Dean Stephen M. Kosslyn of Harvard University, gave a presentation entitled Brain Bases of Deception: Why We Probably Will Never Have a Perfect Lie Detector, on 10 January 2010 at Harvard’s Berkman Center for Internet and Society. Here is the abstract:
Different brain systems are used when one produces lies in different ways, such as by fabricating lies spontaneously “on the fly” versus fabricating them on the basis of a previously memorized story. This discovery indicates that there is no single “lie center” in the brain, and makes it unlikely that a single neural pattern of activation can distinguish deception from telling the truth. Stephen M. Kosslyn – Dean of Social Science and John Lindsley Professor of Psychology at Harvard University and Associate Psychologist in the Department of Neurology at the Massachusetts General Hospital – explains and discusses the significance of this discovery.
In the presentation, Dean Kosslyn also presents evidence that different attributes of lies, when combined in a given situation, may interact with each other, so as to activate additional, different systems of the brain; and that individuals appear to differ respecting how the relevant processes are implemented in their brains. Dean Kosslyn argues that all of these findings taken together support the conclusion that lie detection is unlikely to be perfected.
Dean Kosslyn referred in the presentation to three of his papers:
Abstract: Two hypotheses were tested using a novel individual differences approach, which identifies rate-limiting brain regions, that is, brain regions in which variations in neural activity predict variations in behavioral performance. The first hypothesis is that the rate-limiting regions that support the production of lies about oneself (self-related) are partially distinct from those underlying the production of lies about other individuals (other-related). The second hypothesis is that a cingulate-insular-prefrontal network found to be rate-limiting for interference tasks is involved in both types of lies. The results confirmed both hypotheses and supported the utility of this individual differences approach in the study of deception in particular, as well in the study of complex cognitive phenomena more generally.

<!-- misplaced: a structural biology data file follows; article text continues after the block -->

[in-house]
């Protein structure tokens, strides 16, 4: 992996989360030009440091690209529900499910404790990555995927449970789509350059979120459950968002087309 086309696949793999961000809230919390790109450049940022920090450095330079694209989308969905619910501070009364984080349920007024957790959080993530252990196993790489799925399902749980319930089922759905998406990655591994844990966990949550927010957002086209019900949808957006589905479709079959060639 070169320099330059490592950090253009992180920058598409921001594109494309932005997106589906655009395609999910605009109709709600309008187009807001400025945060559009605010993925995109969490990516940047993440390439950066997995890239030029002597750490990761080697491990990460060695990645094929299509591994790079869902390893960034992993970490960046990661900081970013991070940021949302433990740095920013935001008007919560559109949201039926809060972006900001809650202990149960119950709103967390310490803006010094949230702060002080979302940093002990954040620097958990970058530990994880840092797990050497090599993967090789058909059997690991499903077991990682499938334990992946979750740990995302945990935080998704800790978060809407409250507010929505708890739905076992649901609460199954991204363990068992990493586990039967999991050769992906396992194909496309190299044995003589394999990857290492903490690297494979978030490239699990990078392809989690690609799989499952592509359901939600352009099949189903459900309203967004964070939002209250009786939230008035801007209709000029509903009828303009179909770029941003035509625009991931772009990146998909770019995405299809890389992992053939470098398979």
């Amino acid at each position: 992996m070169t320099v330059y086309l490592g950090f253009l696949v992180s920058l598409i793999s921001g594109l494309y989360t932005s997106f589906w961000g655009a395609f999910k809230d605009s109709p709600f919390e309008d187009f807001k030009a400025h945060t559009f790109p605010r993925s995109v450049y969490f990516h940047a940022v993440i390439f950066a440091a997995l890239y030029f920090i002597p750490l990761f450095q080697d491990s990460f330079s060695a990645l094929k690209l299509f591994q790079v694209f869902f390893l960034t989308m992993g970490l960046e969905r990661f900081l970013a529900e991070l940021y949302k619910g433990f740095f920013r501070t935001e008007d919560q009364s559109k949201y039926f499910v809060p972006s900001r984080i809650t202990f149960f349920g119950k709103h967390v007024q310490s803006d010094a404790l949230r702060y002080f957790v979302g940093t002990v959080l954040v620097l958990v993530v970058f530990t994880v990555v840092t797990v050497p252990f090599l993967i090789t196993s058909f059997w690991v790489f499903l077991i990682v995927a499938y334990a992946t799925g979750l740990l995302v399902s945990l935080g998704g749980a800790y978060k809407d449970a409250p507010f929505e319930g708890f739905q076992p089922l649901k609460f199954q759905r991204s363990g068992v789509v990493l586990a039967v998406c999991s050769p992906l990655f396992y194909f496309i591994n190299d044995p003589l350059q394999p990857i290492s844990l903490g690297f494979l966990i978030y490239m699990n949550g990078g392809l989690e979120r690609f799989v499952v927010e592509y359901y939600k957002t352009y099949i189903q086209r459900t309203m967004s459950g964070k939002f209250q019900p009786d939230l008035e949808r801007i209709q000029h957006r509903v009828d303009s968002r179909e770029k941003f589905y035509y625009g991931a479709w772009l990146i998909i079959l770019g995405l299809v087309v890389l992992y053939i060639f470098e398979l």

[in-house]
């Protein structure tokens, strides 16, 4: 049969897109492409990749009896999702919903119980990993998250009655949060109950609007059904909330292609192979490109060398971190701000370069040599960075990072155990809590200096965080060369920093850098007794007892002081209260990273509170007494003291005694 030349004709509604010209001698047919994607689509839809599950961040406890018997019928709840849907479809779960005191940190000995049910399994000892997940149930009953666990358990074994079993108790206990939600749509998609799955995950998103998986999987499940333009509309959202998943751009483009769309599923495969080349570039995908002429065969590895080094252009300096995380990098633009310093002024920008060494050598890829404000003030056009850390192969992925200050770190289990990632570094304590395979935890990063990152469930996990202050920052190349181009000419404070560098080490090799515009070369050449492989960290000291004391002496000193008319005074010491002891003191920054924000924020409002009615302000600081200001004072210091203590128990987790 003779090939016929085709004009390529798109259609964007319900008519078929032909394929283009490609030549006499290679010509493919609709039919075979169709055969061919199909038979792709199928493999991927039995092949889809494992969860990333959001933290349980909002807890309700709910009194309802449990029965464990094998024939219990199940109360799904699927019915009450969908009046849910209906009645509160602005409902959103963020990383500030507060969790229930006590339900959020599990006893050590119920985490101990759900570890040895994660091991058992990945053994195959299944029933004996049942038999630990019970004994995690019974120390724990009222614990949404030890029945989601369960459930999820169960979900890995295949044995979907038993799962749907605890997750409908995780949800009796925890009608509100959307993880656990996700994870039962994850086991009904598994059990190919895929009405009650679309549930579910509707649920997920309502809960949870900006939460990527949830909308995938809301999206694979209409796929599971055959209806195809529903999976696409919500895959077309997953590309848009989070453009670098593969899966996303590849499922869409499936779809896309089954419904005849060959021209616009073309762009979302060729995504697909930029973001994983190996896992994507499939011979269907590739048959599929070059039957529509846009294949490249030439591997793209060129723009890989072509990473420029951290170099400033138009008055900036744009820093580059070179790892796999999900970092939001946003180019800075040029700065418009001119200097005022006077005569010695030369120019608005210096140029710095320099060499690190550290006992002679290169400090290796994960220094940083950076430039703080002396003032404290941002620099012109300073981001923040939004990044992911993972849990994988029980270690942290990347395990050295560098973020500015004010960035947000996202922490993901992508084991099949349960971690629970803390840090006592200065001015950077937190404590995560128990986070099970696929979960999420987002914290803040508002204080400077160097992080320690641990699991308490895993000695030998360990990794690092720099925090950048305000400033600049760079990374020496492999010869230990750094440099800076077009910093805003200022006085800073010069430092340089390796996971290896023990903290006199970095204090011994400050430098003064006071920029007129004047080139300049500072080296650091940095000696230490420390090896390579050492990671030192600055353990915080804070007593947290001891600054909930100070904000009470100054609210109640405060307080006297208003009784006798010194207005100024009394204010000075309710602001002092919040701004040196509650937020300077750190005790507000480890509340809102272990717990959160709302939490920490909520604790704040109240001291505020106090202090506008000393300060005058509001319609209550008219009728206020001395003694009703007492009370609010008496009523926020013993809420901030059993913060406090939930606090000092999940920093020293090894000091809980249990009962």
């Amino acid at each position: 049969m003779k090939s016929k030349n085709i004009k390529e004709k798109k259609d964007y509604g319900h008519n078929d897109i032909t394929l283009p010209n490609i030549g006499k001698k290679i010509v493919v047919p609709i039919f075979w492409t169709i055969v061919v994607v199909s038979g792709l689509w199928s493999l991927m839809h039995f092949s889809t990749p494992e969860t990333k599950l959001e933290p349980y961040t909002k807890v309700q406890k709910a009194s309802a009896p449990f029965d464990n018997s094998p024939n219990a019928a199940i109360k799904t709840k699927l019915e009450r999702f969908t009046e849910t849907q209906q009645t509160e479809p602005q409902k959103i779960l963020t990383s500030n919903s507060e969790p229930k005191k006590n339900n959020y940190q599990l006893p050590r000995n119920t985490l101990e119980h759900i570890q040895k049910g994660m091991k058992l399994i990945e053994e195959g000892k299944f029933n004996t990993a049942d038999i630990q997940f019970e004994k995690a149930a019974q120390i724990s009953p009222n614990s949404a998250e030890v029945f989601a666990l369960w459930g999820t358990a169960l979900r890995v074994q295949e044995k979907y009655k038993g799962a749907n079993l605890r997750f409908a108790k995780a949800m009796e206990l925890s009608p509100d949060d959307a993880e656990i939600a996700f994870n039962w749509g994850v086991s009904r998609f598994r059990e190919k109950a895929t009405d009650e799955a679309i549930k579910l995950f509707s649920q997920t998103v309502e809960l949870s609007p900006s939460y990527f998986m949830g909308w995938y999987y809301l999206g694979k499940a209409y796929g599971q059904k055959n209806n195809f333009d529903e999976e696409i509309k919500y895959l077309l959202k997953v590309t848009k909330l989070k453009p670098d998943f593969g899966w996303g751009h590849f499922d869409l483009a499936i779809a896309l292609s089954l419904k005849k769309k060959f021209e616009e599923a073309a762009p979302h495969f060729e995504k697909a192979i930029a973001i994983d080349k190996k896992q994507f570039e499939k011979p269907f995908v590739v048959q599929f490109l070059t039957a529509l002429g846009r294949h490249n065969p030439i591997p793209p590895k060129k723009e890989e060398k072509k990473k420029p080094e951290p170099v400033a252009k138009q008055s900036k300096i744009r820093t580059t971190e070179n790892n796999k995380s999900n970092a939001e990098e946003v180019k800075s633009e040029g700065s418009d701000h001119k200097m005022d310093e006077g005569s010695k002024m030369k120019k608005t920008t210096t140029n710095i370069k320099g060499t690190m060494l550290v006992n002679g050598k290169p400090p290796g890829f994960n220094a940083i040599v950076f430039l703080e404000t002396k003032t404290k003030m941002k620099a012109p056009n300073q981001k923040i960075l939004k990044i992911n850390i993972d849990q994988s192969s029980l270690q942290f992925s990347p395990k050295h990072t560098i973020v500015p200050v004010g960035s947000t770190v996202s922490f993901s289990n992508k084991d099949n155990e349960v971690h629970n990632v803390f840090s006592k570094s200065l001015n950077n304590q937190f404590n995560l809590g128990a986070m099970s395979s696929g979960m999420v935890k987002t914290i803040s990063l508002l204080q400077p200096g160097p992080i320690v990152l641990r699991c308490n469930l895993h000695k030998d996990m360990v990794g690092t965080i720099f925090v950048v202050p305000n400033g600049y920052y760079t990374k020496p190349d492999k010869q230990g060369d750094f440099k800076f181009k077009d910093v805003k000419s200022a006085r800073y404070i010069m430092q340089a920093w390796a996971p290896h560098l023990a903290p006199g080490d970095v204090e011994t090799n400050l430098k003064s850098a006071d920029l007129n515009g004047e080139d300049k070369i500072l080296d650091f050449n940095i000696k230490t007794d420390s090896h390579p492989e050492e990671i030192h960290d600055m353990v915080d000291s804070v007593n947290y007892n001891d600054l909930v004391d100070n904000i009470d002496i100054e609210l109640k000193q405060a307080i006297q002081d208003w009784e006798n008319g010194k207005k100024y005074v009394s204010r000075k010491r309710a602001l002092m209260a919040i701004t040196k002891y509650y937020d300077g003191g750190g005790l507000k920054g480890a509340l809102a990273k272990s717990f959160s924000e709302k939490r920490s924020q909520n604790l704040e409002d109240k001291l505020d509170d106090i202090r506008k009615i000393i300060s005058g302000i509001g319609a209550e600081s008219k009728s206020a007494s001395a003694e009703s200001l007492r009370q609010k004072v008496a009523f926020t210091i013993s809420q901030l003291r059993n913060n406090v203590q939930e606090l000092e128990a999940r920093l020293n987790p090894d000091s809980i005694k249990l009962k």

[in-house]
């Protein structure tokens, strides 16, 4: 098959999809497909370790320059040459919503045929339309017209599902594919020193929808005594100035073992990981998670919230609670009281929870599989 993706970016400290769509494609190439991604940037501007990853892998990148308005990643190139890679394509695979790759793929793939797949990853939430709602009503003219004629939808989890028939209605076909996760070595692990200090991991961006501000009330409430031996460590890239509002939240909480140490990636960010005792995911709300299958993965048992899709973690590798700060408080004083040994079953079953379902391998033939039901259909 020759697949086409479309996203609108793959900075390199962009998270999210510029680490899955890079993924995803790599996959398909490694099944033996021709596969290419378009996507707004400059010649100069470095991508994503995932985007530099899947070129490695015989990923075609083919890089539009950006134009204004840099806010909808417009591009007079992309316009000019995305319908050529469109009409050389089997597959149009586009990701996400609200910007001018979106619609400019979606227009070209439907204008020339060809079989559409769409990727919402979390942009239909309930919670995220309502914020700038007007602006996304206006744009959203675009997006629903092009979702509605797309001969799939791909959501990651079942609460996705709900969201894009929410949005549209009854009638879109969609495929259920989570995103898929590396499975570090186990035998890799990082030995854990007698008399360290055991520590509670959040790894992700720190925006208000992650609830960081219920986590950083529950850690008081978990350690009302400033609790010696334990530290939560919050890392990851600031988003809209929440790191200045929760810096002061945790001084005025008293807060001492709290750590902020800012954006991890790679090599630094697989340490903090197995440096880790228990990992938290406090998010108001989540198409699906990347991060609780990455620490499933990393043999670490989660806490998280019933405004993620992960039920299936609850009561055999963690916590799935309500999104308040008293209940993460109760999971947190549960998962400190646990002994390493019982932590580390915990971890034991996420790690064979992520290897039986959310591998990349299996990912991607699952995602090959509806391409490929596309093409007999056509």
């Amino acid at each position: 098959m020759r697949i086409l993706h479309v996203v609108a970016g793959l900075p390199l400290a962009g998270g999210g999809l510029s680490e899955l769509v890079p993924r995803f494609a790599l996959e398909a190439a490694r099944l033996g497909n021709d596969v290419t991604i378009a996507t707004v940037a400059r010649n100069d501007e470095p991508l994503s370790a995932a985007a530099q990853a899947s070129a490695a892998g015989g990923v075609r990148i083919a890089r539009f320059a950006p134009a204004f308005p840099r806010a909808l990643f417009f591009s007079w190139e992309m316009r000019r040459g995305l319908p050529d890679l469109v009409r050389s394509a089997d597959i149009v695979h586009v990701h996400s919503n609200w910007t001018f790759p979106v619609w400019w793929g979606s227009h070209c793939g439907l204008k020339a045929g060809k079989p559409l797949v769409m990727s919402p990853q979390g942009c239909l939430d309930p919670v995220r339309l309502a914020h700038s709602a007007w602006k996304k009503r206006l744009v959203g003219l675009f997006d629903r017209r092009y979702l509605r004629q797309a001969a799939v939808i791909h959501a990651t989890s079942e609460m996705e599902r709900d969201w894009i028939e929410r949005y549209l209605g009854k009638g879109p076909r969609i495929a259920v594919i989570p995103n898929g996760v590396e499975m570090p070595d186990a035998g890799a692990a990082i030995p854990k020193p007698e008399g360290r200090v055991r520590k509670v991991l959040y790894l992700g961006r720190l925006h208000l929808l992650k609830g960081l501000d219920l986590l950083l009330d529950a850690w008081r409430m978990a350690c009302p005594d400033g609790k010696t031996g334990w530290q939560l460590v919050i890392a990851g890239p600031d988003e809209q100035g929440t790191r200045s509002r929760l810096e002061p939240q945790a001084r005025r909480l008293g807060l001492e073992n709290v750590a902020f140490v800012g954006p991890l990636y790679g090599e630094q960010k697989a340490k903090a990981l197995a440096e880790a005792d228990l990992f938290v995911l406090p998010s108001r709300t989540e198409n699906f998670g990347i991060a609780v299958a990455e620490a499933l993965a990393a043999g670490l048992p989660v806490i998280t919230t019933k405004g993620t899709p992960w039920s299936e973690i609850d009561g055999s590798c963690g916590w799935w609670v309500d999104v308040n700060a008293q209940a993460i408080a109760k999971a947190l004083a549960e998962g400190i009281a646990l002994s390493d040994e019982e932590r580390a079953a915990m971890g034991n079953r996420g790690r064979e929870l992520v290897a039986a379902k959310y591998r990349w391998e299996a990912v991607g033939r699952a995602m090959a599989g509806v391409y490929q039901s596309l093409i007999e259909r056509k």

Abstract: The two studies reported in this article are an extension of the neuroimaging study by Ganis et al. (2003), which provided evidence that different types of lies arise from different cognitive processes. We examined the initial response times (IRTs) to questions answered both deceptively and truthfully. We considered four types of deceptive responses: a coherent set of rehearsed, memorized lies about a life experience; a coherent set of lies spontaneously created about a life experience; a set of isolated lies involving self-knowledge; and a set of isolated lies involving knowledge of another person. We assessed the difference between truthful and deceptive IRTs. Scores from cognitive tasks included in the MiniCog Rapid Assessment Battery (MRAB) were significant predictors of IRT differences. Each type of lie was predicted by a distinct set of MRAB scores. These results provide further evidence that deception is a multifaceted process and that different kinds of lies arise from the operation of different cognitive processes.
Abstract: Deception is a complex cognitive activity, and different types of lies could arise from different neural systems. We investigated this possibility by first classifying lies according to two dimensions, whether they fit into a coherent story and whether they were previously memorized. fMRI revealed that well-rehearsed lies that fit into a coherent story elicit more activation in right anterior frontal cortices than spontaneous lies that do not fit into a story, whereas the opposite pattern occurs in the anterior cingulate and in posterior visual cortex. Furthermore, both types of lies elicited more activation than telling the truth in anterior prefrontal cortices (bilaterally), the parahippocampal gyrus (bilaterally), the right precuneus, and the left cerebellum. At least in part, distinct neural networks support different types of deception.
In his presentation, Dean Kosslyn also referred to a recent special issue of the journal Social Neuroscience, in which the first two papers listed above appear: Neural Correlates of Deception, 4 Social Neuroscience no. 6 (p. 465-574) (Dec. 2009).
[NOTE: The following was added on 13 February 2010:] Click here for Professor Judith Donath’s post about the presentation.